Paolo Veronese Exhibit Shows How Renaissance Artist Is Like A Celebrity Chef
Paolo Veronese: A Master and His Workshop in Renaissance Venice opens Friday at the John and Mable Ringling Museum of Art.
Paolo Veronese is like the Gordon Ramsey of Renaissance artists but without the attitude.
Imagine Veronese getting an order placed, then calling out instructions to his staff to get to work, much like a celebrity chef making sure his well trained culinary team can execute a menu to perfection and being able to show off in the process.
"A Renaissance artist workshop is a bit like a fancy restaurant run by a celebrity chef," said Frederick Ilchman, Curator of Paintings at the Museum of Fine Arts, Boston during a walk-through of a new Veronese exhibit that opens Friday at The John and Mable Ringling Museum of Art. "…Paolo Veronese was supervising a hell of activity, and he had family members and a bunch of his assistance following his recipes. The point is that when you go to a fancy restaurant, it's not like the chef is actually cooking for you, but guaranteeing that chef's style."
That's pretty much this Venetian Renaissance painter in a nutshell. Though instead of yelling "fat cow" at his staff like Ramsey, Veronese would probably paint a cow, like in Rest on the Flight into Egypt, which is contained in The John and Mable Ringling Museum of Art's collection and is John Ringling's first Old Master painting he acquired.
Paolo Veronese: A Master and His Workshop in Renaissance Venice opens Friday and runs through April 14 inside Ringling's Ulla R. and Arthur F. Searing Wing.
Like a signature ingredient, Veronese would find certain elements or subjects in his paintings that he would reuse for efficiency and effect, too, to help churn out the works that, well, work.
Veronese would make sure his workers would complete brush strokes to reflect sheen or convey the depth of clothing a certain way in paint, Ilchman said.
"Veronese is just a master of open textures," he said.
What's the Renaissance way of showing off in art? Veronese was one of the first artists of his time to paint full body portraits of nobleman showing off the grandeur of nobles, which can be seen in Portrait of Francesco Franceschini. In those days, you had better be a king, queen or pope to have a portrait of you standing head to toe.
The 1551 painting is believed to be Veronese's first known surviving, full-standing portrait and happens to be in Ringling's collection. Oh, and the artist was only 23 years old when he complete the work.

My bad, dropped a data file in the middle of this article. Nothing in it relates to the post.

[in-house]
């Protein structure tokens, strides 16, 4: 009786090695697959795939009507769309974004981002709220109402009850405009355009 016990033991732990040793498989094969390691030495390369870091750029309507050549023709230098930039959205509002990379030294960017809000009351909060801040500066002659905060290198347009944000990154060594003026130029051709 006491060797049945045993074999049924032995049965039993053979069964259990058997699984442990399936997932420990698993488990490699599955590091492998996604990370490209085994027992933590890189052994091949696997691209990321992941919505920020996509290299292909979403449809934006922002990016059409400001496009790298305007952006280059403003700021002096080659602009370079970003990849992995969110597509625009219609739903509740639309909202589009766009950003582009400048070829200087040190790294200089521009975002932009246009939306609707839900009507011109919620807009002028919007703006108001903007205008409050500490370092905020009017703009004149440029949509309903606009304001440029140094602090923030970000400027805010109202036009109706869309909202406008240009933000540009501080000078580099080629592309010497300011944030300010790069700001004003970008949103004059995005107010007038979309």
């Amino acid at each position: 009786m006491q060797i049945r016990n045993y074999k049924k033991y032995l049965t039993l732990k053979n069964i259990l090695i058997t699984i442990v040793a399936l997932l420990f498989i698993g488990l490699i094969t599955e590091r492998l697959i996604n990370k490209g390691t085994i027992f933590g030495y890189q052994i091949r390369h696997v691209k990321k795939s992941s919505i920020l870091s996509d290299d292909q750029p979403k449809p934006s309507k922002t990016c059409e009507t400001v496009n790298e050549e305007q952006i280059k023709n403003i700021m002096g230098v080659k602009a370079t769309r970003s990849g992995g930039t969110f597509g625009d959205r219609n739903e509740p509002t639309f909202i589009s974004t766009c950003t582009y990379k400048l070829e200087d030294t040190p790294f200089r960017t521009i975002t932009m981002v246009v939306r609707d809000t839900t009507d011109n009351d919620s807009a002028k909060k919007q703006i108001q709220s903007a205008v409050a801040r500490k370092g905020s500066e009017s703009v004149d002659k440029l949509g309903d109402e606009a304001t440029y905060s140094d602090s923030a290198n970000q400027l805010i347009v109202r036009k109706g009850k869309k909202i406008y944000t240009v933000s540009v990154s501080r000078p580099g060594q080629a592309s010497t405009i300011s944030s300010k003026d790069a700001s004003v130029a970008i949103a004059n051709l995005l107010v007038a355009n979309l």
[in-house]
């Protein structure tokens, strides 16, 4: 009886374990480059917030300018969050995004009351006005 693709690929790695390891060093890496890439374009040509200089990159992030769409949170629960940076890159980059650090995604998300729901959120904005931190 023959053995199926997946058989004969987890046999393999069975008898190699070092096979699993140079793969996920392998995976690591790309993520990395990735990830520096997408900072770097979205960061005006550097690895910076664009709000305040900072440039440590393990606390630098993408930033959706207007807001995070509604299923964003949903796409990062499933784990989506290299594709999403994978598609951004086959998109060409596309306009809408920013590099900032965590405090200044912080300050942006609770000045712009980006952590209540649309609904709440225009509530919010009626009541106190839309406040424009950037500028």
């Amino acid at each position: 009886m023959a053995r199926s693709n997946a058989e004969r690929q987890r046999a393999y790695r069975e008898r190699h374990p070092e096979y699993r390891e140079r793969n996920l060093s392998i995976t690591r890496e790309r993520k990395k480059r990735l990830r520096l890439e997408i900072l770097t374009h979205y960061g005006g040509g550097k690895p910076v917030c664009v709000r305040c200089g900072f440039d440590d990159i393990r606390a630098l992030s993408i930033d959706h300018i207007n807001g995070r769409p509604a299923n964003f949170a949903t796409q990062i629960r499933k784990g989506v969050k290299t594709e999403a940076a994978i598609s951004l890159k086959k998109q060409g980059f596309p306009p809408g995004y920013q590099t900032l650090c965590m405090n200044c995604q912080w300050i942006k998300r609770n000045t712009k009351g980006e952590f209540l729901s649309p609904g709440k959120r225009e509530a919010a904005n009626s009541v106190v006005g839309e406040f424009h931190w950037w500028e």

"When I think about what I was doing at 23, it certainly wasn't at that scale," Brilliant said.
Even painting the chic black clothing of the time and conveying the textures was a show-off move for Veronese, Brilliant added.
Beside it stands the work of a Veronese pupil, Giovanni Antonio Fasolo to show how much Veronese's style was instilled in his collaborators. The key in many of Veronese works is that Veronese didn't take all the credit for his work. His collaborators would also sign the work, Ilchman said.
Brilliant said she was in awe how Veronese could get a handle on such a large staff that included his brother and son.
"That in a way is more extraordinary than being the lone painter up in the garret," Brilliant said. "It takes a huge degree of discipline and diplomacy."
Much like Veronese's works, the exhibit itself was a collaborative effort between Brilliant and Ilchman where the two struck up a conversation over the painter over drinks at a museum conference in 2008.
Ilchman was familiar with Rest on the Flight into Egypt being in Ringling's collection and as the two brainstormed, they decided to work together to bring Veronese' works from North America to a one-city show here in Sarasota featuring some works never seen in a public exhibit.
Works from private collections plus the National Gallery of Art, Havard Art Museums, Cleveland Museum of Art, J. Paul Getty Museum of the National Gallery of Canada have all loaned works to the exhibit.
As visitors stroll through the exhibit, they're taken into themed areas instead of taking a chronological journey. In one room, his full-standing portraits, altar panel works in another, Biblical paintings and his collaborators' works.
The art is also displayed in a way to provide the proper context and perspective that it was meant to be seen.
From panels that would appear high on Venetian buildings, ceilings or altar panels in a palladium inspired splendor, Brilliant said.
"We tried to pull the architecture and stenography in the paintings and out here in the galleries, and we actually done it using things from the Ringling's own collection," Brilliant said while gesturing toward a column.
Then there are pieces that are just so large, you cannot move them to another museum. So instead, the museum has a 7-foot by 8-foot photograph of the Galleria dell'Accademia in Venice featuring a large wall-to-wall piece of Veronese as museum patrons observe the works.
"You see people looking at these things and continuing to be in awe of them and loving them just as we are hoping you, too, will have that reaction when you come to this show," Brilliant said.
If you go
Paolo Veronese: A Master and His Workshop in Renaissance Venice
Dec. 5-April 14, 2013
Ulla R. and Arthur F. Searing Wing at Ringling Museum of Art
Museum Admission: Adults are $25; senior citizens (65 and over) are $20; children ages 6-17 are $5; a three-day pass is $35. Free Admission for children 5 and under accompanied by an adult, museum members. Advance tickets are available online or by calling 941.358.3180. Visit www.ringling.org for more information.
ViewPoint: Grand Collectors and their Grand Canvases: Veronese in England
10:30 a.m. Saturday
Historic Asolo Theater
Peter Humfrey, Professor of Art History, St. Andrews University, Scotland